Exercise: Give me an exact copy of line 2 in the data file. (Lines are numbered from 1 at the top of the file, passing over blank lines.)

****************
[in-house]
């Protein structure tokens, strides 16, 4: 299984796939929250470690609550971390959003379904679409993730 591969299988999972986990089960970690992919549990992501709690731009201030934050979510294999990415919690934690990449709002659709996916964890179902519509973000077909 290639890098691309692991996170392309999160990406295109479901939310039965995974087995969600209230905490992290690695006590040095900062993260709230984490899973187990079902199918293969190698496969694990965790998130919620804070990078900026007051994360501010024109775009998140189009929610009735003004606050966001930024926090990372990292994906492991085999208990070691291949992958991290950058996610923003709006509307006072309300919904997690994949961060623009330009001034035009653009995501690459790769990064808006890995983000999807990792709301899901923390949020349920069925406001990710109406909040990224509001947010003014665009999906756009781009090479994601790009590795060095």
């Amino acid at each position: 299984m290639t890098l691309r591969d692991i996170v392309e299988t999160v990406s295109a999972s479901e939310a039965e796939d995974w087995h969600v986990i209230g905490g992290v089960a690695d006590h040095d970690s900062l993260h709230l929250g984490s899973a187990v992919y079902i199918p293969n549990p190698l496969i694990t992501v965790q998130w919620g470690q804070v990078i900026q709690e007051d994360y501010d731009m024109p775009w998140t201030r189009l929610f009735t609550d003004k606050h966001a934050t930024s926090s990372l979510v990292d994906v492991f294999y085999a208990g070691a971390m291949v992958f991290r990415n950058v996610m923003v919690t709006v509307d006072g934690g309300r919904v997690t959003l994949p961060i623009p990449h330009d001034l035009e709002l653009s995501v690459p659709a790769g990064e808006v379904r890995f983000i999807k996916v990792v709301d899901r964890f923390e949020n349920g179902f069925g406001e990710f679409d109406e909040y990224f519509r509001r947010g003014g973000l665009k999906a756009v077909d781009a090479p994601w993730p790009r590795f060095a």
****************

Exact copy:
């Protein structure tokens, strides 16, 4: 299984796939929250470690609550971390959003379904679409993730 591969299988999972986990089960970690992919549990992501709690731009201030934050979510294999990415919690934690990449709002659709996916964890179902519509973000077909 290639890098691309692991996170392309999160990406295109479901939310039965995974087995969600209230905490992290690695006590040095900062993260709230984490899973187990079902199918293969190698496969694990965790998130919620804070990078900026007051994360501010024109775009998140189009929610009735003004606050966001930024926090990372990292994906492991085999208990070691291949992958991290950058996610923003709006509307006072309300919904997690994949961060623009330009001034035009653009995501690459790769990064808006890995983000999807990792709301899901923390949020349920069925406001990710109406909040990224509001947010003014665009999906756009781009090479994601790009590795060095």